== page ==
An attorney for Livingston Parish President Layton Ricks has asked for a 120-day delay of a hearing called to determine whether Ricks has the right to refuse to obey a council resolution.
The case involves attorney fees of two council members who have been sued personally for allegedly defamatory comments they made to a reporter about Ricks’ former employer, Alvin Fairburn & Associates, and Ricks’ current executive assistant, Mary Kistler.
The Parish Council has twice directed Ricks to pay legal bills of council members Marshall Harris and Cindy Wale, but Ricks has refused, citing a state attorney general’s opinion.
State law requires mandamus hearings be held between two and 10 days from when the defendant is served with the lawsuit. In this case, the hearing was set for Oct. 8, six calendar days after Ricks was served.
However, Ricks’ attorney, Brian Abels, on Friday requested a 120-day continuance, saying he needs more time to prepare “and circumstances are such that this proceeding may be rendered moot if the continuance is granted.”
Ricks said the delay is needed because the parish and Fairburn are in the middle of discussing a potential settlement of all lawsuits between them.
“This is part of that, and we know it will take some time to get it all structured,” Ricks said.
Harold Adkins, the Parish Council’s attorney, said that is a separate issue.
“One issue is the lawsuits between the council and the firm. Another is this, which has to do with whether the parish president should be obliged to comply with mandates of the council,” Adkins said Friday. “It’s in their charter. The Parish Council voted. They want Mr. Ricks to comply.”
Adkins has opposed the request for a continuance.
The case has been assigned to Judge Brenda Ricks, no relation, of the 21st Judicial District Court in Livingston.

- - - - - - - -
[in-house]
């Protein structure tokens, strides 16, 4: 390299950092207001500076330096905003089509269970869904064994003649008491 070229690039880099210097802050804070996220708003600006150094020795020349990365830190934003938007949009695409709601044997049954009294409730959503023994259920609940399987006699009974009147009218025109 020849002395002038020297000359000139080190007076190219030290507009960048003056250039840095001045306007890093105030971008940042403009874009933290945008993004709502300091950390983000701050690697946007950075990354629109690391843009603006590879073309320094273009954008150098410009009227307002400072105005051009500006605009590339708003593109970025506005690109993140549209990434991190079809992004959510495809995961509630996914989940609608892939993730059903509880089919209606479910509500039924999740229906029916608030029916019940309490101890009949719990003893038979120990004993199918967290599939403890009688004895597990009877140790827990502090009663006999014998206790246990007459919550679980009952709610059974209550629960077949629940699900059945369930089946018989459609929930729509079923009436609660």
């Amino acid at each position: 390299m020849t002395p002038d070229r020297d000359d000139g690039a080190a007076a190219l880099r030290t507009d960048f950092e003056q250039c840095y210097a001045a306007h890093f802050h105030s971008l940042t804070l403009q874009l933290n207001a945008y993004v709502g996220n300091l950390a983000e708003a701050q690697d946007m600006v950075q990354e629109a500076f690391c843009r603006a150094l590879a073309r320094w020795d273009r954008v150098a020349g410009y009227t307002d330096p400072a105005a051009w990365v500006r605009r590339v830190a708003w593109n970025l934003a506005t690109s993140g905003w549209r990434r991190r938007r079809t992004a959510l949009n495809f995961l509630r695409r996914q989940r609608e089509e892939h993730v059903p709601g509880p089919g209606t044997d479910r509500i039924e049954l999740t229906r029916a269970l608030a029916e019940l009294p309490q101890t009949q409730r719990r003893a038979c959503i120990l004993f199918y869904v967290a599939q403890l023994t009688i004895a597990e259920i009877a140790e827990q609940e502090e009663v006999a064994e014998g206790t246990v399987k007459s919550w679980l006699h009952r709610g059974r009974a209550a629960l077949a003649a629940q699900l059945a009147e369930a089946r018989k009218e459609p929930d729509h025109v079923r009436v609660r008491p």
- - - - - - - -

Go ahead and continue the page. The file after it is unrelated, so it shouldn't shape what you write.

The Fairburn firm and Kistler sued Harris and Wale in March 2013, alleging the pair defamed them in a WBRZ-TV report that aired that month. The report claimed Kistler, the former council clerk, had changed the wording of a resolution to allow the firm to bill for road engineering work the council had not authorized.
Fairburn and Kistler are seeking damages from the two council members personally, not from the parish.
Public bodies are prohibited under the Louisiana Constitution from using public funds to pay private expenses.
A state attorney general’s opinion issued Oct. 7, 2013, said the Parish Council could choose to pay Harris’ and Wale’s legal bills if it determined Harris and Wale were acting in their capacity as public officials when they made the comments.
However, the opinion also suggested withholding payment until after a judgment is rendered.
The Fairburn firm and Livingston Parish also are embroiled in a pair of lawsuits against each other for breach of contract, related to the Parish Council’s decision to terminate its road engineering contract with the firm over alleged overbilling.
Follow Heidi R. Kinchen on Twitter, @HeidiRKinchen.